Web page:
Embattled gold miner St Barbara has flagged the potential sale of its Gold Ridge operation in the Solomon Islands.
Production at Gold Ridge has been suspended since April 3 in the wake of Tropical Cyclone Ita which resulted in torrential rain and flooding.
St Barbara, which was already battling sky-high costs since acquiring the assets in its $556 million takeover of Allied Gold in 2012, does not expect to resume production this year.
St Barbara employees were prevented from entering the country until mid-June by an immigration ban imposed by the Solomon Islands Government.
The company has since cut workers to reflect scaled-back operations, which are focused on the care and maintenance of the processing plant and lowering the level of rainwater in the tailings storage facility. Dewatering has begun.
"Options for the future of the mine continue to be actively considered and evaluated in conjunction with the Solomon Islands Government," St Barbara said in its quarterly report released today.
"Options under active consideration include the possible sale of the operation, possible joint venture or reducing activities to care and maintenance."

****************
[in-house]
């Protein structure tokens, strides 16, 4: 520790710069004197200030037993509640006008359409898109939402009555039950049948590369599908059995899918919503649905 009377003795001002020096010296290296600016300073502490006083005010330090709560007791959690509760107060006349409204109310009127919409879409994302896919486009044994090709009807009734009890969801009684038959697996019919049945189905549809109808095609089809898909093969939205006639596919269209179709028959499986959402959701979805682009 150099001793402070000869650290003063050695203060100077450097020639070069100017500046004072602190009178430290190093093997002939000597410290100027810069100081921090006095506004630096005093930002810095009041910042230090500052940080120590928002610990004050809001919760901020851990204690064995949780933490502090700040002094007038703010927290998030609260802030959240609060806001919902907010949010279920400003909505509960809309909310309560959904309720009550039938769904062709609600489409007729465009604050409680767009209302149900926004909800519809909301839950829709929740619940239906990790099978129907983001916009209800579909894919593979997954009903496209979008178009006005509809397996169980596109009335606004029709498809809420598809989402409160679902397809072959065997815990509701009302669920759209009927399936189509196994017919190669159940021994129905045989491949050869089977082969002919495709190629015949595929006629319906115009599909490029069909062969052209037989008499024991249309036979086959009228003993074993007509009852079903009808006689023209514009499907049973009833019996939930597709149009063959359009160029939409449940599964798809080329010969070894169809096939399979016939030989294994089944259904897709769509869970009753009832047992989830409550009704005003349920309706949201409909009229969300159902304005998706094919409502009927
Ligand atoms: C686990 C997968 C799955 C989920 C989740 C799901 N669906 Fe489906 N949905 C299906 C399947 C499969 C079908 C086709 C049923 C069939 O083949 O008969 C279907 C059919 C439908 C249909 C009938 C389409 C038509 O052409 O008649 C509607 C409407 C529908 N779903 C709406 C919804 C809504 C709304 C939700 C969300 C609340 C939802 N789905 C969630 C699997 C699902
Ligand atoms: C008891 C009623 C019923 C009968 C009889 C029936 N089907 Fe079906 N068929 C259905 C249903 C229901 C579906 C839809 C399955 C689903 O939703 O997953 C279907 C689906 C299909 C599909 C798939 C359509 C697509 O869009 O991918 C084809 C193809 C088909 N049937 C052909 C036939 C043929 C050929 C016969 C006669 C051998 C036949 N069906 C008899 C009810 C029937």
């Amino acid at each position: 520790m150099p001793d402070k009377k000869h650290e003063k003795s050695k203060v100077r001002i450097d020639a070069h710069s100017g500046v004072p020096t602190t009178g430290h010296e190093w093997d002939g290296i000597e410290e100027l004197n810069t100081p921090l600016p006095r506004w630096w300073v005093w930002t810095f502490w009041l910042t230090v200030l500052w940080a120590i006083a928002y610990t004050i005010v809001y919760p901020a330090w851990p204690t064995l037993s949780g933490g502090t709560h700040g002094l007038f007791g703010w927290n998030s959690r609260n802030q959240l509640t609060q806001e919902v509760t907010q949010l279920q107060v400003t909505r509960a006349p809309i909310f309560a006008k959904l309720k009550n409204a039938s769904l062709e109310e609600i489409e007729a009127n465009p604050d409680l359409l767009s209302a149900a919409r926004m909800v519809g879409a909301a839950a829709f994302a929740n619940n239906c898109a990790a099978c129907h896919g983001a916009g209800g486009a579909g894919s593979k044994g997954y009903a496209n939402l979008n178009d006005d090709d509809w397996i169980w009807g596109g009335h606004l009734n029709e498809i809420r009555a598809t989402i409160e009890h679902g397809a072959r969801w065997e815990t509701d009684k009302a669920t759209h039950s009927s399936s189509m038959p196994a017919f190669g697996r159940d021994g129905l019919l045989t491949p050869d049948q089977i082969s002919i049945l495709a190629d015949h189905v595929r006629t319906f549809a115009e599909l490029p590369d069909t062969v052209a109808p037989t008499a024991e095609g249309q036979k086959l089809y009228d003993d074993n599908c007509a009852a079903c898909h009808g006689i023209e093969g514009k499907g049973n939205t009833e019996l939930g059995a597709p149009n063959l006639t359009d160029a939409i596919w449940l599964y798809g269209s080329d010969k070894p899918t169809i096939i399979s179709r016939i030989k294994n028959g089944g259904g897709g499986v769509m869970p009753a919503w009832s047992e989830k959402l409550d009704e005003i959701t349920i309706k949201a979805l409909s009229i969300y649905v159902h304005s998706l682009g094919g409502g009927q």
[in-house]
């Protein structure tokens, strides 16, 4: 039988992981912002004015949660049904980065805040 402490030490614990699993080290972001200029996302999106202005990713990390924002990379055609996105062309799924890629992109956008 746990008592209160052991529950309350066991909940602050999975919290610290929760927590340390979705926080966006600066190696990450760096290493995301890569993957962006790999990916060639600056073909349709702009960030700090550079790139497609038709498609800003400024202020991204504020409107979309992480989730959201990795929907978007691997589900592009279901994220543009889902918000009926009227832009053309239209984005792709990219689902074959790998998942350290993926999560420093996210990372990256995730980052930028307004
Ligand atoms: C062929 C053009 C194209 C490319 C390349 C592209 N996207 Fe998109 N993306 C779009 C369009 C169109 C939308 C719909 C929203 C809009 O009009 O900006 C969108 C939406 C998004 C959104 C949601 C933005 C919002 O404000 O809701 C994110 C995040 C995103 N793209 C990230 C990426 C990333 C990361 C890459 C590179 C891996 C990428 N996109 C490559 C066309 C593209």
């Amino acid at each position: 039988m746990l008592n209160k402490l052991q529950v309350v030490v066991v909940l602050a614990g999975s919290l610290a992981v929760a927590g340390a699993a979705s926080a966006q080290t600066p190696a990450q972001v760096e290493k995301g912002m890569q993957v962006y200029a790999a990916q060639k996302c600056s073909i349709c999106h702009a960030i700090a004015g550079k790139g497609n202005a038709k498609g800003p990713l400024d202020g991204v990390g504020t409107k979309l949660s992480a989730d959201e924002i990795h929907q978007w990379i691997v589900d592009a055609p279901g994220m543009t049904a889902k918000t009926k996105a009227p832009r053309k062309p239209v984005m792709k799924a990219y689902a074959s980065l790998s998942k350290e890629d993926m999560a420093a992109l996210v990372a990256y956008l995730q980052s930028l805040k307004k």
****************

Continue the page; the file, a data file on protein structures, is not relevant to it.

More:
The Gold Ridge crisis comes as St Barbara revealed today it has reported to Australian Federal Police a potential breach of its anti-bribery and anti-corruption policy.
The amount of the benefits in the alleged breach, by a foreign public official, were not disclosed by St Barbara or considered relevant to its financial results.
St Barbara has also flagged further cutbacks at its Perth office over coming months and the closure of its Brisbane office in the September quarter.
Meanwhile, St Barbara is set to extend the life of the King of the Hills underground mine near Leonora.
Drilling for extensions to the King of the Hills deposit has been completed and updated reserves should be released to the market at the end of August.
But St Barbara said the revised ore reserve estimate indicates the mine life will extend beyond this year and expects the operation to produce between 60,000 and 70,000 ounces for financial year 2015.
King of the Hills, which entered production in May 2011, exceeded guidance by 18 per cent with production of 70,711oz in the 12 months to June 30.
St Barbara's flagship Gwalia mine also beat guidance by 10 per cent, producing 214,319oz which was boosted by a strong June quarter when the grade increased to 9.1g/t as a result of improved blasting practices and higher-grade shoots.
Gwalia is expected to achieve production of between 180,000 and 200,000 ounces for financial year 2015.
Capital expenditure should range between $45 and $50 million with continuing decline development and $6 million for an upgrade to the refrigeration plant.
St Barbara increased its cash position by $23 million during the June quarter to $81 million.
Today's quarterly report was the first for Bob Vassie, who took the helm at St Barbara this month after Tim Lehany's resignation as managing director.
Shares in St Barbara were up 4.7 per cent at 11 cents at 10.30am.